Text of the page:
Everyone Knows the Dry Matter
Composition of Waste Milk. Right?
Everyone knows that the dry matter composition of waste milk is 13 percent. Right?
I was pleased to find in a recent press release from Penn State the results of monitoring waste milk dry matter composition on nine dairy farms over a period fifteen days.
Farm Average Minimum Maximum
# D.M. D.M. D.M.
1 10.7 10.1 11.2
2 10.5 9.4 13.9
3 10.1 9.3 10.8
4 10.5 8.6 11.7
5 10.3 8.3 11.0
6 10.1 9.0 10.9
7 10.2 9.8 10.7
8 10.8 10.2 11.8
9 10.3 9.7 10.6
Given the average dry matter from these nine farms is about 10.4 percent, the question is,"What rate of gain would we expect from feeding this milk to calves?"
If we assume a 90 pound calf in cold housing (20F) being fed this milk that tests 3.5% protein and 4.4% fat, then with the 10.4 dry matter waste milk:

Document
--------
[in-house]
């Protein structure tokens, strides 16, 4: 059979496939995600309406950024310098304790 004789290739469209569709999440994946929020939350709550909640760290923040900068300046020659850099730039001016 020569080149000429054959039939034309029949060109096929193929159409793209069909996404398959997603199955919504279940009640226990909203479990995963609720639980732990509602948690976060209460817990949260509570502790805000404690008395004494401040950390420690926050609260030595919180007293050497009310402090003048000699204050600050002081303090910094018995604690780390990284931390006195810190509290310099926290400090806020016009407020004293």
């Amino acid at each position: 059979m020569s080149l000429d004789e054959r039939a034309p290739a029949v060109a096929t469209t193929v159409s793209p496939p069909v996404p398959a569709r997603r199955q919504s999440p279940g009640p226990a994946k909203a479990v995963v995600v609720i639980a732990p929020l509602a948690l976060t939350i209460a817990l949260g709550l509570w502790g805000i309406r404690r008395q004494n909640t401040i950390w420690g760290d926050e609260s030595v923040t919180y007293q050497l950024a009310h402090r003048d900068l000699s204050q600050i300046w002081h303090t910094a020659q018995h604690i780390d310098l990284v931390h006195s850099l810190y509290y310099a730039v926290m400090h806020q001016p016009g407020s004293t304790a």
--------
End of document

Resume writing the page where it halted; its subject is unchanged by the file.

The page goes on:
Level Rate of Gain
4 Weight Loss
This can be compared with the same conditions feeding waste milk averaging 14% dry matter:
Level Rate of Gain
1. Measure, don't guess, dry matter in waste milk - it's easy to be very wrong.
2. Higher dry matter does make a difference in cold weather feeding for young calves.
How would I test the DM of the waste milk on my farm
I was wondering the same.
Dear Dr. Leadley,
I am a student at Veterinary School of Lisbon University. My internship concerns studying the statistical relationship between feeding calves with waste milk and the appearance and dissemination of multi-resistant bacteria. I came across your post when searching for nutritive characteristics of waste milk (such as dry matter percentage), but I can't find the Penn State press release you mentioned. If it's not much trouble, could you help me find it? Thank you very much. I'll expect your answer through this channel, but we can exchange email addresses, if you want. Thank you very much. Best regards,
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